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Geospatial Landscape Analysis for Livestock Manure Management in Western Pennsylvania
Published by the American Society of Agricultural and Biological Engineers, St. Joseph, Michigan www.asabe.org
Citation: 2018 ASABE Annual International Meeting 1801218.(doi:10.13031/aim.201801218)
Authors: Gourab K Saha, Raj Cibin, Herschel Elliott, Heather Gall, James Shortle, David Alber
Keywords: Nutrient Imbalance, Suitability indicators, Vulnerability factors, Manuresheds, Land suitability analysis, sustainable manure management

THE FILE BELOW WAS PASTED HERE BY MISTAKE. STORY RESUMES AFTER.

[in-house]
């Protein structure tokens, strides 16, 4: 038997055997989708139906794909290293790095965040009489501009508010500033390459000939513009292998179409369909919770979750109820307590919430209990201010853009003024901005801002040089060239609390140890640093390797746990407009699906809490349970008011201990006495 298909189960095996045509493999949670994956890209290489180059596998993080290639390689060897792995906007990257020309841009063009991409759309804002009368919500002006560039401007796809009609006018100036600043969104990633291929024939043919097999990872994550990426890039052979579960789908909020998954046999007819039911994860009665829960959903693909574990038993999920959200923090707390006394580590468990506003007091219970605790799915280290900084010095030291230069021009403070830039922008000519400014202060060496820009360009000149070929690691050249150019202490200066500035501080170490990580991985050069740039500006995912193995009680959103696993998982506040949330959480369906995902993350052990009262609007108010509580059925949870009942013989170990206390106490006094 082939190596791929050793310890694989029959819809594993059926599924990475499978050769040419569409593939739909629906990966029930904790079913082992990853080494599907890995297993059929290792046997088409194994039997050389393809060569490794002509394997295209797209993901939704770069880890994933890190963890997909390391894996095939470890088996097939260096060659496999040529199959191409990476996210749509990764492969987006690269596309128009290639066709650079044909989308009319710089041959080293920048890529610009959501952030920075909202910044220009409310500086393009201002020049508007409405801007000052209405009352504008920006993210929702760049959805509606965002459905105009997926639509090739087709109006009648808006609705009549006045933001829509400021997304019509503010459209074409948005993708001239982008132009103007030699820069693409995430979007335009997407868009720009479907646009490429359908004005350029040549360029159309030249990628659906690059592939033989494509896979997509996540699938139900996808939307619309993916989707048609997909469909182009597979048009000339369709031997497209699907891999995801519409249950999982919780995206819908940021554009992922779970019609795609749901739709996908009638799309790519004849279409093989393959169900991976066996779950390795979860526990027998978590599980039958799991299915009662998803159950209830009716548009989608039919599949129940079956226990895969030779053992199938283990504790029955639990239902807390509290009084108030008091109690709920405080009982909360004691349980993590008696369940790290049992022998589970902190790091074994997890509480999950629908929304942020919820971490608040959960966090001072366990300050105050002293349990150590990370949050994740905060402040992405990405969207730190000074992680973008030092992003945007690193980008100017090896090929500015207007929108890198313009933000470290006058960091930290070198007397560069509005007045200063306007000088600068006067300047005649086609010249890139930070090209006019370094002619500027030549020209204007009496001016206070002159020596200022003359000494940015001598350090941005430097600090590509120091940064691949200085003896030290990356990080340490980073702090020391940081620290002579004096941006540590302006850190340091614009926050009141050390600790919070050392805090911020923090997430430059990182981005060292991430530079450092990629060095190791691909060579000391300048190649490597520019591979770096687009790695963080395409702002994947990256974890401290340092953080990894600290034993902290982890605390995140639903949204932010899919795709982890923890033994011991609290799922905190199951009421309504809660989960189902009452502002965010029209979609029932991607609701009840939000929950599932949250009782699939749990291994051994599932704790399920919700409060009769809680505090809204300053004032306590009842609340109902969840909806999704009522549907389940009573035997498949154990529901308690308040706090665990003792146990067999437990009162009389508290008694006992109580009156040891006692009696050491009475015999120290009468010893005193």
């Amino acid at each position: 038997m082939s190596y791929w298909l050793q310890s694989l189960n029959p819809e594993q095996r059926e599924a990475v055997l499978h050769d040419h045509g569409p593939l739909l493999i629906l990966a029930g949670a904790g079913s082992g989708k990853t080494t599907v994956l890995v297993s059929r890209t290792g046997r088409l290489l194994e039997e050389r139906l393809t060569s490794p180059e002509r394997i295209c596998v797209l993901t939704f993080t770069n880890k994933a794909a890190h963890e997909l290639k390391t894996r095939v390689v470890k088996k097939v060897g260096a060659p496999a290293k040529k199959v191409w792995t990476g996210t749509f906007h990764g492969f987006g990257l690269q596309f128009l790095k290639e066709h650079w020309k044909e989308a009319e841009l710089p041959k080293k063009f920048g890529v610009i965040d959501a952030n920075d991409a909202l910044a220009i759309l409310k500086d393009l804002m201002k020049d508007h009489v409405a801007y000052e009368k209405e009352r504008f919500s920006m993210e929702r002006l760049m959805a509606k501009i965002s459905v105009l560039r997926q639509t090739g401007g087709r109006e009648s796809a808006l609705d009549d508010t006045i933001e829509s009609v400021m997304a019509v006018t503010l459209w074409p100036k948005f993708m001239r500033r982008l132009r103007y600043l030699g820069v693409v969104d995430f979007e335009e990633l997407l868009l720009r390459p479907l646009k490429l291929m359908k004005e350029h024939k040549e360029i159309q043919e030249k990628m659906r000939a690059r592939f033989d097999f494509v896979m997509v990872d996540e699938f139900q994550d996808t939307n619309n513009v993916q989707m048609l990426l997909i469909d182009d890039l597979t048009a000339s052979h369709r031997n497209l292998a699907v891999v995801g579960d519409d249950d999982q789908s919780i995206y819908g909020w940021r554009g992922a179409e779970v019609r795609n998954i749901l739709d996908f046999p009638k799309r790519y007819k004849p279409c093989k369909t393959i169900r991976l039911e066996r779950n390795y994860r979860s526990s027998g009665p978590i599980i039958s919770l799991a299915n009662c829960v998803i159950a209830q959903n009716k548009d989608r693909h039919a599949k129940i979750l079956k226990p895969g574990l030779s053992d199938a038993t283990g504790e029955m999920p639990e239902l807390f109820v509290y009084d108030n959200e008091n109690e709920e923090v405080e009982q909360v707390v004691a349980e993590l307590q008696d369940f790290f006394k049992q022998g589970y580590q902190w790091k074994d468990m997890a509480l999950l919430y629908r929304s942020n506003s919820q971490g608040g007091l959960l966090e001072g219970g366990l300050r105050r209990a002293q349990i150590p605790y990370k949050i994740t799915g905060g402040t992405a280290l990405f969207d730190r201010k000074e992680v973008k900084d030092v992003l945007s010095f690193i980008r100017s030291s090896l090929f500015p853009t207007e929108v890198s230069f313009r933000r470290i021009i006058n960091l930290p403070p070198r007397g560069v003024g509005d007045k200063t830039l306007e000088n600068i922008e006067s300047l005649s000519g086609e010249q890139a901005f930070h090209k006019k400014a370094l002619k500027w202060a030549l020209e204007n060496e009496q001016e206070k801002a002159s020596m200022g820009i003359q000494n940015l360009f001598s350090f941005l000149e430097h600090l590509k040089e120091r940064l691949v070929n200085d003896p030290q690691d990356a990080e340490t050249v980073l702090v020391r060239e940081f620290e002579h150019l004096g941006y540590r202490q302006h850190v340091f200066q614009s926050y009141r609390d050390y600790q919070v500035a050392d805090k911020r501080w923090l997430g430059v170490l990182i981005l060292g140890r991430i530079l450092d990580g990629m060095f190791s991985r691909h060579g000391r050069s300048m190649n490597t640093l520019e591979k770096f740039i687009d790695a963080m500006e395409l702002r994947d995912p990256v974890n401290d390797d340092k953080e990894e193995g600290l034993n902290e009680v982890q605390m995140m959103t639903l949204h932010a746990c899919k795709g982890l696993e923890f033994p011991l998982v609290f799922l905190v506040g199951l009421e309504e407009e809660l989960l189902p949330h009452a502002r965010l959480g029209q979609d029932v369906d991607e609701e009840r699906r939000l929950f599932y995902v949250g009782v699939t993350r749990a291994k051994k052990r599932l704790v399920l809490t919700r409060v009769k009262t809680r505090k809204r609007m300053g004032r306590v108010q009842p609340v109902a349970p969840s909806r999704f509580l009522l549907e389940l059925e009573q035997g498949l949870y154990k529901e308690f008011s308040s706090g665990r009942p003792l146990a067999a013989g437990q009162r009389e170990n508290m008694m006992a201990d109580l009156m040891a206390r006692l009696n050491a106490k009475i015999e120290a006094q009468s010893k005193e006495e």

Abstract. Intensive agricultural activities in southeastern Pennsylvania (PA) are a leading source of nutrient pollution of the Chesapeake Bay. The Chesapeake Bay water quality regulations issued by the United States Environmental Protection Agency in 2010 require reductions of nitrogen, phosphorus, and sediment from agriculture by approximately one quarter by 2025. A dilemma for the state is how to maintain a vibrant agricultural economy while meeting regulatory targets. One strategy that is receiving significant interest is agricultural development in the state outside the Chesapeake Bay watershed. The soils of western PA have relatively low soil test P values and act as the potential nutrient sinks which may provide an opportunity for new animal agriculture there. However, a detailed environmental impact assessment needs to be conducted before these opportunities could be realized. The overall goals of the study are to conduct a geospatial analysis and develop tools to explore the potential for sustainable manure management in western PA. The objectives of the study are to (i) develop a framework for identifying environmentally feasible areas for manure utilization; (ii) develop tools to delineate an area that could accommodate the manure generated from a new livestock farm (i.e., “manureshed”). A pilot study was conducted in three counties in western PA, Armstrong, Indiana, and Westmoreland. In total, 46293 ha (114,392 acres) have been identified as the suitable area for manure utilization. The tools developed to delineate a manureshed can be utilized based on a user-defined location for a potential new animal facility and details about the desired facility size. We expect that the methods and tools developed are transferable to other regions, and that would be suitable for expansion of animal agriculture in a sustainable manner
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